Then there are the adventures in hand-washing ... and even better, the adventures of hand-drying. There are innumerable hand-drying devices, and each of them needs to be fully experienced.

In one restroom, Jayden (8) was in the stall, and Jay was waiting near the sinks. A man walked up to the urinal right next to Jayden's stall. Jayden noticed the new pair of feet near his stall, and Jay watched a little finger snake out and touch the man's foot. The man looked at Jay, and with a chuckle he said "your kid just touched my foot".

I completely got sidetracked with the bathroom stories ... so back to the topic of "firsts".

Later, I was looking forward to some of the more momentous experiences ... like the first visit to the zoo, or the first glimpse of an ocean. But I was to be disappointed .. because the boys took each of these new experiences in stride. "THIS is the ocean!" I would explain, "It's soooo big you can't even see the other side!" And Jayden would look at me with raised eyebrows and shrug his shoulders as if to say "hmmmmmm, that's nice Mom."

I was looking forward to the 4th of July holiday, holding out just a little bit of hope that something would impress the boys and we would experience a moment of awe, or even a little shock. For the holiday, we always go back to our hometown of Clear Lake to spend the weekend with family ... boating, swimming, fishing and tubing with the cousins. The parade. Grilling hamburgers and hotdogs for lunch. Sitting by the lake and catching up on "life". And of course the 4th of July fireworks over Clear Lake.

They boys LOVED the boat - they thought it was pretty cool that daddy let them drive. Tubing was a new adventure too, and Jayden caught on very quickly to the hand gestures (thumbs up for "go faster", thumbs down for "go slower"). Jayden used the "thumb's up" gesture the entire time.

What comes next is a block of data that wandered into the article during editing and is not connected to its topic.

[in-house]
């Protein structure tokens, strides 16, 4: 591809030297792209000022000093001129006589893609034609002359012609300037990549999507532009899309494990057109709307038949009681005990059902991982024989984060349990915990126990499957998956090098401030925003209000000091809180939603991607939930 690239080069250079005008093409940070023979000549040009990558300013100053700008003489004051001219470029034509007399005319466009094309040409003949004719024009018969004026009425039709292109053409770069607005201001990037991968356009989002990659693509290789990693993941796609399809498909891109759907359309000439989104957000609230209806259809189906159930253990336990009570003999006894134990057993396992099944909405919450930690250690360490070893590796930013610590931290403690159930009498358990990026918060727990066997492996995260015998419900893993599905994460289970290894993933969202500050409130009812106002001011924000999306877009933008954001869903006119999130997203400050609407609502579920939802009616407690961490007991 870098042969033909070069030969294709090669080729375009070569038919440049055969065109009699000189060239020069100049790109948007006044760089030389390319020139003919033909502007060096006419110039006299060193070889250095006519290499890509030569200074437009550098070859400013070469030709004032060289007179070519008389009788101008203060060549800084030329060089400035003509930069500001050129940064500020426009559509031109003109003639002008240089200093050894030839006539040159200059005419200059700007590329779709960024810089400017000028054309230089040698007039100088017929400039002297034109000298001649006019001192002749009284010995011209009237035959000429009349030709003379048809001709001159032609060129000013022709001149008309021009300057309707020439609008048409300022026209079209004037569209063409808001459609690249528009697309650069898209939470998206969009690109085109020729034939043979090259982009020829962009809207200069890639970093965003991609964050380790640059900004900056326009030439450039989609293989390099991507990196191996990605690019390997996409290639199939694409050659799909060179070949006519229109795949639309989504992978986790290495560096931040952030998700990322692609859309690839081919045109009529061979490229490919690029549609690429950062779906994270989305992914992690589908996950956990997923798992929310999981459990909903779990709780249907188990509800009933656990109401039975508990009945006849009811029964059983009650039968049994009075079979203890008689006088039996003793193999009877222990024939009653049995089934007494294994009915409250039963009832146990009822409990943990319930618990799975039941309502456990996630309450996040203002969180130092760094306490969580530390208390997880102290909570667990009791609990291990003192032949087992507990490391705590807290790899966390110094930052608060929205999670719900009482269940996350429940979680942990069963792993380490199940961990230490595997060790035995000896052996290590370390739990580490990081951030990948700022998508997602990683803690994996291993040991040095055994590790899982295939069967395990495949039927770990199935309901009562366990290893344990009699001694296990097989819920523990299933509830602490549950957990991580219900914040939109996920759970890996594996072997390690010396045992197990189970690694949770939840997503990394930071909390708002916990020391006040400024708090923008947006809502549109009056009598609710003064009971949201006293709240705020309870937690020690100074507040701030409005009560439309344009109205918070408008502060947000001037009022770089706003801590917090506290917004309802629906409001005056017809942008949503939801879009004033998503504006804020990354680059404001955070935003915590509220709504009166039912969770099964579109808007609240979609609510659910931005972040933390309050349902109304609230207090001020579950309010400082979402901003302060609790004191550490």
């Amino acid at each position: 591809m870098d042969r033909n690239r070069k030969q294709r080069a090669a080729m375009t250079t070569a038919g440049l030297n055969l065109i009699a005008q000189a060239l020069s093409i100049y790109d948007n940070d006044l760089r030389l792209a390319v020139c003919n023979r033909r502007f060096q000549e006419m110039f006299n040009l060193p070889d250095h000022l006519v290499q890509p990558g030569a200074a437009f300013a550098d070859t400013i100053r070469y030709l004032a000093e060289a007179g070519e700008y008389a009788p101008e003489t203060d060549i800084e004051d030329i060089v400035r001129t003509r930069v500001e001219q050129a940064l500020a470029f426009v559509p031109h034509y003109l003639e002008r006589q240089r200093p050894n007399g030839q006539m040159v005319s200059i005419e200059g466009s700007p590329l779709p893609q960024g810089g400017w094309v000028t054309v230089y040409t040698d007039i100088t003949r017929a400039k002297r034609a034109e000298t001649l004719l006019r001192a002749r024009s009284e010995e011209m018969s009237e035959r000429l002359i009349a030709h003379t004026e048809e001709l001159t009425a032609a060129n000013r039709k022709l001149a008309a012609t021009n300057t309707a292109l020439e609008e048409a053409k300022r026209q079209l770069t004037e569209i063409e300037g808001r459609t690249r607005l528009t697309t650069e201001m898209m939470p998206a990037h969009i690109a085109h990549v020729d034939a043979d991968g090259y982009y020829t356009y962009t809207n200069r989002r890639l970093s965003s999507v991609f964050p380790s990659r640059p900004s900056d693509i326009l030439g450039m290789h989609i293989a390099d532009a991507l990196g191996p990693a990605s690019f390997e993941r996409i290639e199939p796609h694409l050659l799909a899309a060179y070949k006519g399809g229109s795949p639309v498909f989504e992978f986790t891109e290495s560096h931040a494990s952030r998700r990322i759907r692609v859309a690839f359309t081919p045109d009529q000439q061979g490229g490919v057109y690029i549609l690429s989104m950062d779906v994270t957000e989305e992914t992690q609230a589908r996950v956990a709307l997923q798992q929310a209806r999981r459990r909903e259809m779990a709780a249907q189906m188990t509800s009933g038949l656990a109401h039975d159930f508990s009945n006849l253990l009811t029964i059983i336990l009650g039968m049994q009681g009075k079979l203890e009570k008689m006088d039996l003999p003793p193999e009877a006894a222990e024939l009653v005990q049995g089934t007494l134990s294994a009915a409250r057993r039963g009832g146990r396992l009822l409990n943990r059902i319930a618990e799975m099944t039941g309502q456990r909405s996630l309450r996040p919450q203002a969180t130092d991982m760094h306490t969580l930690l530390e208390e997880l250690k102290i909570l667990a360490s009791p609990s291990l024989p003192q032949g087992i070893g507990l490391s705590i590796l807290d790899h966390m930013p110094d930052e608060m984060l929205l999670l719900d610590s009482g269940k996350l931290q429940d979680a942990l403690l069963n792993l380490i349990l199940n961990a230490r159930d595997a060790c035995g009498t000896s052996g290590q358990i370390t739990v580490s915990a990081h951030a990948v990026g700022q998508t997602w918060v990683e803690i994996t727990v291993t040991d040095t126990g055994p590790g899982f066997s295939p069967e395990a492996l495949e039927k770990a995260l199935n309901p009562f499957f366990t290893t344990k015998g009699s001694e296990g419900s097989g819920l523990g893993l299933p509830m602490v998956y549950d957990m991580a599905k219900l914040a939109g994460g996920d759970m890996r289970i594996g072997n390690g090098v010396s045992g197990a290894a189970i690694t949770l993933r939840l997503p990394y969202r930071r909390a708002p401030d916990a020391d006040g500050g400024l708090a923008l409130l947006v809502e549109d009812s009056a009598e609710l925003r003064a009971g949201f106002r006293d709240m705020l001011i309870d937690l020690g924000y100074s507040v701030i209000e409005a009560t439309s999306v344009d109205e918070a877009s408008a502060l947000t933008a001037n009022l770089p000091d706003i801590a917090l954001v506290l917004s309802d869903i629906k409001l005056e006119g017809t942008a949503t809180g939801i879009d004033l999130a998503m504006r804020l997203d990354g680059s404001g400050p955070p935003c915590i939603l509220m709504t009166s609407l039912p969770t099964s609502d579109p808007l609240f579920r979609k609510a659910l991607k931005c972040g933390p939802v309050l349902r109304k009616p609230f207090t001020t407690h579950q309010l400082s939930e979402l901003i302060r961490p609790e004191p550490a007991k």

So as evening approached, we donned sweatshirts and jeans to ward off any possible mosquitos and the chilly evening air, and we made sure all the lights were working on the boat. By this time there are HUNDREDS of boats on the lake, with their green, red and white lights visible. We eased our way toward city park and anchored the boat near one of the 3 barges that would be shooting off the fireworks. And then we waited for the show to begin ....

As it approached 10:00 pm, Jayden kept looking at me and asking when they would start. I kept pointing to the little fireworks that people were shooting off along the shore and explaining to him that those were "little fireworks", and that soon we would see "BIG FIREWORKS".

Finally, the first shot was fired and the boys' eyes turned expectantly to watch the lone spark arc into the sky. It reached the pinnacle of its flight and EXPLODED with a thunderous "BOOM" that reverberated in our chest cavities. Their mouths dropped open!

That lone "boomer" was the signal for the entire show to begin and the night sky filled with explosions of color and sound for the next 30 minutes. The fireworks were right over our heads and the trailing sparks seemed to rain down around us. The explosions were so loud, they would thunder above us and we could feel the repercussion through our chest cavities, and then they would thunder an echo around the lake.

We all watched Jayden's and Wesley's faces to see their reaction. Jayden's mouth hung open in shock and wonder for a full minute or two, before he noticed us watching him and then acknowledged us with a huge grin. Wesley (3), flinched at the first "BOOM" and then sat motionless for several minutes with his eyes glued to the sky and a very serious expression on his face. After a few minutes, I asked him if he liked the fireworks. He responded by burying his face in my shoulder and crying "Noooooooo!" But after a few moments, he was peeking at them again, and a little while later, he was cheering with the rest of the crowd.

Seeing the expressions on their faces, and getting to watch their wonder and awe as they experienced their first fireworks, was priceless.